Wednesday, 11 February 2009

Will China Fracture Under The Strain Of Recession?



China has been hit by taxi driver’s strikes, protests by laid–off workers and sporadic rioting in recent weeks, as its export-driven growth slows and companies shed staff amid the global economic storm.
In the past few years 130 million poor Chinese rural workers have moved to the industrial cities of China to find work in what was becoming the world’s fastest developing nation. In the past few months 26 million have been thrown out of work and the Chinese leadership is said to be concerned about social stability in the economic downturn.
Even before the economy decelerated, the number of protests and riots in China was considered to be high. A decade ago, the official number of so-called “mass incidents” was 10,000 a year. Last year, Beijing admitted to 60,000.
The collapse of exports from China has triggered a wave of social instability that is beginning to un-nerve the leaders of the People’s Republic of China so much so that a senior Chinese government official has warned in an article in a Communist Party magazine; “disputes arising from the crisis, such as those over unpaid wages or bankruptcies, must be properly dealt with to 'lessen the economic and social risks'.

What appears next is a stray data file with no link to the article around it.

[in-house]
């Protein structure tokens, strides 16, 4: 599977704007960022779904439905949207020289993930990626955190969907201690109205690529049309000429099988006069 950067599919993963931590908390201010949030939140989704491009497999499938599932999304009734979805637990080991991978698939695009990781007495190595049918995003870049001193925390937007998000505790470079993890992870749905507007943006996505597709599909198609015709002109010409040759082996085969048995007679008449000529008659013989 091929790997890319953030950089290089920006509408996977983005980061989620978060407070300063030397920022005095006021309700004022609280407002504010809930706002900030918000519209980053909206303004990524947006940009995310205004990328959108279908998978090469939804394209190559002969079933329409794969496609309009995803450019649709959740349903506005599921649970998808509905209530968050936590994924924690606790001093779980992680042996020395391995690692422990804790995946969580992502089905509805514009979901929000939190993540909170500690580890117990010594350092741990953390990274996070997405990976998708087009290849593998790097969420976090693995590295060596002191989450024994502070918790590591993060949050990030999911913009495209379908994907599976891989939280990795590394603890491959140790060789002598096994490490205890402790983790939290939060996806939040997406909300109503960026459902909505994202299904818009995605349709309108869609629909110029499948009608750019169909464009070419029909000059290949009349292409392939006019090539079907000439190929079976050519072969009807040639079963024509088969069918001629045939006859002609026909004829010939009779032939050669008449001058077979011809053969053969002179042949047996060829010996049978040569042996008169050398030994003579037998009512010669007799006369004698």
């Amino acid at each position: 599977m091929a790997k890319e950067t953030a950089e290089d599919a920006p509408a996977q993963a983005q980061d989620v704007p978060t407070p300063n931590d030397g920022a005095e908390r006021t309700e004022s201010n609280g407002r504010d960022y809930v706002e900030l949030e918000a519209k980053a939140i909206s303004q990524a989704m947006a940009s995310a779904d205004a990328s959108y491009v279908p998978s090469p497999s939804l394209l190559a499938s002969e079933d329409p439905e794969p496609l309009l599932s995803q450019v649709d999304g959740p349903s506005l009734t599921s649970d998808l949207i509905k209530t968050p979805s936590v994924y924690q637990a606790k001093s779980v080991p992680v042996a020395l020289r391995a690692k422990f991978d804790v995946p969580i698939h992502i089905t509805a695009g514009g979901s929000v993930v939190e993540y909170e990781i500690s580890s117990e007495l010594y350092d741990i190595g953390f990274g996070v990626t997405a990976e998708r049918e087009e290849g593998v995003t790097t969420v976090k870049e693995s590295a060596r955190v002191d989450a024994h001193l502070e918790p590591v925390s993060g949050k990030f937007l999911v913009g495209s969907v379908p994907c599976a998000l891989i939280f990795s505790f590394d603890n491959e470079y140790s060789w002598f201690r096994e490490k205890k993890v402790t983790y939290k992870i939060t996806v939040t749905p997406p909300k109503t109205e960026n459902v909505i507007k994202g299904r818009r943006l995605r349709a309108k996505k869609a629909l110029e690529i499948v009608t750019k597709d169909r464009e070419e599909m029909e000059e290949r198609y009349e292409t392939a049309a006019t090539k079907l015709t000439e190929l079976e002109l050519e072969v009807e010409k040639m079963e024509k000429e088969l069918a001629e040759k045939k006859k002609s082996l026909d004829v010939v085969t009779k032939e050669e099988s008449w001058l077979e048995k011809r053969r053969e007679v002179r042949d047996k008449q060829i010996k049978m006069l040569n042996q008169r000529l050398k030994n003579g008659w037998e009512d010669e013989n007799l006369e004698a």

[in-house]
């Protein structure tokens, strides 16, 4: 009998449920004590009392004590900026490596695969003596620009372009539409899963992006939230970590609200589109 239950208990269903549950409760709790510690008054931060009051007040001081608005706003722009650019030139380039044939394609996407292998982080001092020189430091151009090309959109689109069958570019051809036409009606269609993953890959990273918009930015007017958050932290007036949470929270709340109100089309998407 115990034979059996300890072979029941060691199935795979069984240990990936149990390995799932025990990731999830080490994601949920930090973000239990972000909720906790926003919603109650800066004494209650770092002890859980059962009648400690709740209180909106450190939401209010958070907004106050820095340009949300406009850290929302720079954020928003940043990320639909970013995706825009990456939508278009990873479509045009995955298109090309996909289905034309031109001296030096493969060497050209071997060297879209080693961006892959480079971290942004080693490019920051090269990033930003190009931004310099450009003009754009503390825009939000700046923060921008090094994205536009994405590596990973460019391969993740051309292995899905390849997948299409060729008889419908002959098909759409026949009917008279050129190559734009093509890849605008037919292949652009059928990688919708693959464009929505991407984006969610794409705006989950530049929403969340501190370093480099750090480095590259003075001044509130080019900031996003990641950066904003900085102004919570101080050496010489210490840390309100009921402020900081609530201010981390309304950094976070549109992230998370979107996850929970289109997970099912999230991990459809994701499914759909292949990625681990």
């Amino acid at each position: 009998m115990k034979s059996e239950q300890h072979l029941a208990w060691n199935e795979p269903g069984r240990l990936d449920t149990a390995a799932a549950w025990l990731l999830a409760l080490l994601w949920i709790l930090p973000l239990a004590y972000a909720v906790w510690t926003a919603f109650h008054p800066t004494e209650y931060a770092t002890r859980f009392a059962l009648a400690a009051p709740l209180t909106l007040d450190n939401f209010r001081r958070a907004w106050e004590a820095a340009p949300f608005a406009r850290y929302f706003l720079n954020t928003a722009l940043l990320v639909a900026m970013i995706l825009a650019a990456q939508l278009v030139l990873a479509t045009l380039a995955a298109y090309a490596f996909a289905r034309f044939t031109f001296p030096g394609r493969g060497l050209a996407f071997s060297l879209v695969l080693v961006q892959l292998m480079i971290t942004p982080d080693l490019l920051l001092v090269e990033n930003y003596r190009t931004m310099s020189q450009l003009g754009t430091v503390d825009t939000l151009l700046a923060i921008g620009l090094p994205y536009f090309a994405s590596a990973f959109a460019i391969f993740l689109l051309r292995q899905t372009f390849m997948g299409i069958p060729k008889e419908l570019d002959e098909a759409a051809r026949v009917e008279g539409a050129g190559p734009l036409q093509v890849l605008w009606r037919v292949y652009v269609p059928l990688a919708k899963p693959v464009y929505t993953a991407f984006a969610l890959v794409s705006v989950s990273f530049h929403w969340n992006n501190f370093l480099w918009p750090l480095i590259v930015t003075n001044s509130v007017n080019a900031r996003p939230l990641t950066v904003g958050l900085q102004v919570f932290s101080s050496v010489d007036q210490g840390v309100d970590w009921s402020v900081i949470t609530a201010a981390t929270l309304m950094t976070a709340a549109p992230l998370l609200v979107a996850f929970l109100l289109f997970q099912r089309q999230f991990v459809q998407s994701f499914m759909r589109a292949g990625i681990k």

'Take as the aim discovering (problems) early, grasping them firmly and dealing with them well, deal with contradictions among the people and mass incidents in accordance with the law, using official terminology for protests and riots. 'Limit as much as possible the potential for mass incidents, try as hard as possible to solve problems at the grassroots and nip them in the bud and try as hard as possible to solve problems when and where they happen in the first instant".

Policies to ease rural burdens and lift spending on welfare and pensions appear to have eased some discontent.
Yet smaller riots have often burst out among farmers and migrant workers.
Thousands of people mobbed government offices and beat police in Wudu, northwestern Gansu province, in November in a riot that local officials said stemmed from local anxieties over a government resettlement plan.

In the southern province of Guangdong, it is reported that three unemployed workers bombed a hotel to extort money from the management!

The Socialist Way has recently had two hits from Comrades and fellow workers in China, so if by any chance you are able to visit us again we would like to send you our best wishes and leave you with the following thoughts - “We have much in common including the chains that shackles us together”.

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